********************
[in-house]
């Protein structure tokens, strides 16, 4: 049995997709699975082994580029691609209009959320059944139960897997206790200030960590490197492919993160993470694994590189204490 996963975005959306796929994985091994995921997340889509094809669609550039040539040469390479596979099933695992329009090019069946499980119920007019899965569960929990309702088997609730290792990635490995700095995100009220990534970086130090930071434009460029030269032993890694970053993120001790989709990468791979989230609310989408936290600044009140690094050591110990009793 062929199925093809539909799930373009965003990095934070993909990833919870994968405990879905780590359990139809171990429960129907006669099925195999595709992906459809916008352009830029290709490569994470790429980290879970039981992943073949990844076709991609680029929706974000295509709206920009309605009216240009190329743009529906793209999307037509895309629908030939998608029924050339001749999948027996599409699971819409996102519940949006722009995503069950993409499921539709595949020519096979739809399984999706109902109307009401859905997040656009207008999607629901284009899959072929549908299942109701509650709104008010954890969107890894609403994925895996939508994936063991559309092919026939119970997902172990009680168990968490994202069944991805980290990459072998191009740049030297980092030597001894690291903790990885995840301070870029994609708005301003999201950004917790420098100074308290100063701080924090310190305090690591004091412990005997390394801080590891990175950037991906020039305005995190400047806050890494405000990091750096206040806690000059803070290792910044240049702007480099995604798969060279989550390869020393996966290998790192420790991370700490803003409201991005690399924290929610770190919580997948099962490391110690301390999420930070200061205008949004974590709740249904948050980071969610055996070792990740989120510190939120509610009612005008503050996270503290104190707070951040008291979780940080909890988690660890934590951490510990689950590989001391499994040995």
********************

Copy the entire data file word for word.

[in-house]
């Protein structure tokens, strides 16, 4: 049995997709699975082994580029691609209009959320059944139960897997206790200030960590490197492919993160993470694994590189204490 996963975005959306796929994985091994995921997340889509094809669609550039040539040469390479596979099933695992329009090019069946499980119920007019899965569960929990309702088997609730290792990635490995700095995100009220990534970086130090930071434009460029030269032993890694970053993120001790989709990468791979989230609310989408936290600044009140690094050591110990009793 062929199925093809539909799930373009965003990095934070993909990833919870994968405990879905780590359990139809171990429960129907006669099925195999595709992906459809916008352009830029290709490569994470790429980290879970039981992943073949990844076709991609680029929706974000295509709206920009309605009216240009190329743009529906793209999307037509895309629908030939998608029924050339001749999948027996599409699971819409996102519940949006722009995503069950993409499921539709595949020519096979739809399984999706109902109307009401859905997040656009207008999607629901284009899959072929549908299942109701509650709104008010954890969107890894609403994925895996939508994936063991559309092919026939119970997902172990009680168990968490994202069944991805980290990459072998191009740049030297980092030597001894690291903790990885995840301070870029994609708005301003999201950004917790420098100074308290100063701080924090310190305090690591004091412990005997390394801080590891990175950037991906020039305005995190400047806050890494405000990091750096206040806690000059803070290792910044240049702007480099995604798969060279989550390869020393996966290998790192420790991370700490803003409201991005690399924290929610770190919580997948099962490391110690301390999420930070200061205008949004974590709740249904948050980071969610055996070792990740989120510190939120509610009612005008503050996270503290104190707070951040008291979780940080909890988690660890934590951490510990689950590989001391499994040995």